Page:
(1) The article is extremely misleading, because it implies that the USSR's constitution was the actual law of the land, when in fact it was not. (2) I've already stated that I think the article on the U.S. Constition could use material on cases where it wasn't observed in practice. (3) The USSR and US articles aren't comparable, because the US article much longer, and is broken into lots of subarticles; for example, if you click on the link for the 18th amendment, you are pretty quickly led to material that explains how prohibition was never actually enforced. (4) The US and USSR constitutions aren't comparable. The US constitution actually is the law of the land, and actually always has described fairly accurately how the US government works. The USSR's constitution was not an accurate description of how the USSR's government actually worked.--Bcrowell 02:20, 5 December 2005 (UTC)
You are welcome to add information on amendments to, as well as more quotes from the 1936 Constitution. But don't introduce the historical background. At least as long as much longer and better article about the US Constitution doesn't provide any historical background. Cmapm 02:30, 5 December 2005 (UTC)
"At least as long as much longer and better article about the US Constitution doesn't provide any historical background." See point (3) above.--Bcrowell 02:35, 5 December 2005 (UTC)
I've read your 3rd point before. You said, that hist. background is quickly accessible through links to amendments. But there is no historical background in the article itself. So, I said you to add amendments and quotes from the 1936 Constitution and wikify them, making access to the history possible. But once again, my point is that no historical background should be in the article itself.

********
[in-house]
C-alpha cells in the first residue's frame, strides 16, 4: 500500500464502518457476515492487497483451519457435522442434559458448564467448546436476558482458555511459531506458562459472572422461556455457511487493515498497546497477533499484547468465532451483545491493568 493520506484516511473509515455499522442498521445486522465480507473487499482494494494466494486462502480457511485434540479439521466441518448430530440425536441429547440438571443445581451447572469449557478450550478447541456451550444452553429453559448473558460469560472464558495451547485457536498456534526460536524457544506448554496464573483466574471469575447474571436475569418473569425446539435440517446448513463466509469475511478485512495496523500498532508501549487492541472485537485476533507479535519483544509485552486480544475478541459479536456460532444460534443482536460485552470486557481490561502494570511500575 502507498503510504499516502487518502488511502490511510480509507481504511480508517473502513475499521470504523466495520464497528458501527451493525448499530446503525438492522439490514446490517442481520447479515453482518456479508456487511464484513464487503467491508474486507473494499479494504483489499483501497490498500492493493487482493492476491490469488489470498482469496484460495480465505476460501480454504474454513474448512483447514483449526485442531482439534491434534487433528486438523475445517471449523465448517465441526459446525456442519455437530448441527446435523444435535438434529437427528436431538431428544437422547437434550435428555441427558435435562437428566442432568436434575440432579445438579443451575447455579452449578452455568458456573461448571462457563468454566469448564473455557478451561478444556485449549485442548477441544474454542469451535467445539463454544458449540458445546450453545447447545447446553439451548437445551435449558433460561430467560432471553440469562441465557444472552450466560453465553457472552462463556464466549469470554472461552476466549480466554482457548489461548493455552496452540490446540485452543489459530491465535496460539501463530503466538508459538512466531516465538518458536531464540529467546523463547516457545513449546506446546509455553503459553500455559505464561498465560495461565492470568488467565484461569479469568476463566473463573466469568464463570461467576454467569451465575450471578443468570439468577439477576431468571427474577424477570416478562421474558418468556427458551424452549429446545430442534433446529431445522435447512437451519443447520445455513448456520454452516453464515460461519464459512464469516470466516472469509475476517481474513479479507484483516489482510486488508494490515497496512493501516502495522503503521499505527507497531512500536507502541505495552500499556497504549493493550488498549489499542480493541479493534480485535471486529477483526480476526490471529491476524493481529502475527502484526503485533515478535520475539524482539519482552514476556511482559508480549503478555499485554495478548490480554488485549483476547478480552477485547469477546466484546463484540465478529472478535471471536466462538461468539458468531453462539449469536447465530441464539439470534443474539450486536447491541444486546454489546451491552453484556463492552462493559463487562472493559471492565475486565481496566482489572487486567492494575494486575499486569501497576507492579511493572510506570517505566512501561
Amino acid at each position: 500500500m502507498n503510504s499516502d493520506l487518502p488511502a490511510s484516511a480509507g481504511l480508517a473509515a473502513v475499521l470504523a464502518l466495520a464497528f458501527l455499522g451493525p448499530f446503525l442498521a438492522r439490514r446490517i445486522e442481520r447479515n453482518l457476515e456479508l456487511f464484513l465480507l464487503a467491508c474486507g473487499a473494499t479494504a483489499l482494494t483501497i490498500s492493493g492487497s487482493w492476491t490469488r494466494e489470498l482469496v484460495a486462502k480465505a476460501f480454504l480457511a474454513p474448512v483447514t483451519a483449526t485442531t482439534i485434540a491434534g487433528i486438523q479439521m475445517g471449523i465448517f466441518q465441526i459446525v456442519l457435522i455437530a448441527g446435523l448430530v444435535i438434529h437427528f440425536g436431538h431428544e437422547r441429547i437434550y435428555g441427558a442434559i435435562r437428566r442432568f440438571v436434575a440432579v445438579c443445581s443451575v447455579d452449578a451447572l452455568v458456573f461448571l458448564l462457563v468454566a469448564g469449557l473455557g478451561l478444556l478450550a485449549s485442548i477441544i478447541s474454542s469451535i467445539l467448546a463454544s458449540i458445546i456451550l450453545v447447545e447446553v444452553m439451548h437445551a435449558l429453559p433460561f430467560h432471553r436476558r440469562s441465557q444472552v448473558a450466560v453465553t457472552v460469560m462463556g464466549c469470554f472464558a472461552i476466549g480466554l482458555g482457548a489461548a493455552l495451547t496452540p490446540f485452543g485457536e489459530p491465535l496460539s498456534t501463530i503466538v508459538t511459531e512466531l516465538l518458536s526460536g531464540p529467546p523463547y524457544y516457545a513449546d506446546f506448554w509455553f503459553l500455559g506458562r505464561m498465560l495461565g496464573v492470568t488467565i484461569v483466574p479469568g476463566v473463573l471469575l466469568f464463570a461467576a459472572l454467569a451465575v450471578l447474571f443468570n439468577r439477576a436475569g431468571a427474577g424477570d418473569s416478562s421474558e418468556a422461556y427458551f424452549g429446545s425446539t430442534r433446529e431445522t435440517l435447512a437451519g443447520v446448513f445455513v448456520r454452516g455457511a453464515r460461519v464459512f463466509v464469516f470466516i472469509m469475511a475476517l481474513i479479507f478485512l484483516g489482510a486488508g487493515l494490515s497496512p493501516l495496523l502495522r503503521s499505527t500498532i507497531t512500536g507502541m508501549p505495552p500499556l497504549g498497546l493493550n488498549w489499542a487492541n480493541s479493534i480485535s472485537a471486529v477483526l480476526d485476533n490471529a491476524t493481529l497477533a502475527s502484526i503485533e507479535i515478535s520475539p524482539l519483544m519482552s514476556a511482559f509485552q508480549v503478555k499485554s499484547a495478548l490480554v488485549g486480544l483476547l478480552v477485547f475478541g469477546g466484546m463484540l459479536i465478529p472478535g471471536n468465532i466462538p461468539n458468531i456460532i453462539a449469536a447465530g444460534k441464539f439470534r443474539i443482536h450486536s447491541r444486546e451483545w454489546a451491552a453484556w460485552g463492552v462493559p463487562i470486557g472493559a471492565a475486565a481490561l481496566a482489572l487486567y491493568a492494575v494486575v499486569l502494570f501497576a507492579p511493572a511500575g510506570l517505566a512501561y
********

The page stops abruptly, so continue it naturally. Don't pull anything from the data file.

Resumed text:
Sorry, I'm going to sleep right now, therefore no more discussion from myself. Good night/morning/day to you. Cmapm 03:02, 5 December 2005 (UTC)
It sounds like we disagree with the reasons why the historical background material on the US Constition is or shouldn't be in the main article. I think it's simply because the volume of material on the US Constitution is greater by a couple of orders of magnitude.--Bcrowell 03:37, 5 December 2005 (UTC)

BTW, since this discussion has started to focus exclusively on the issue of historical background, I want to reiterate the point that this is really more of a POV issue. For instance, the sentence "In addition, the Constitution recognized collective social and economic rights not provided by constitutions in capitalist countries at that time,..." is a highly POV attempt to promote compare the Soviet system favorably to the governments of the West in that era.--Bcrowell 02:54, 5 December 2005 (UTC)

It compares constitutions, as implies from your quote, not "Soviet system to the governments of the West". Cmapm 03:02, 5 December 2005 (UTC)
A constitution is supposed to spell out a system of government, so I don't understand what distinction you're trying to make.--Bcrowell 03:24, 5 December 2005 (UTC)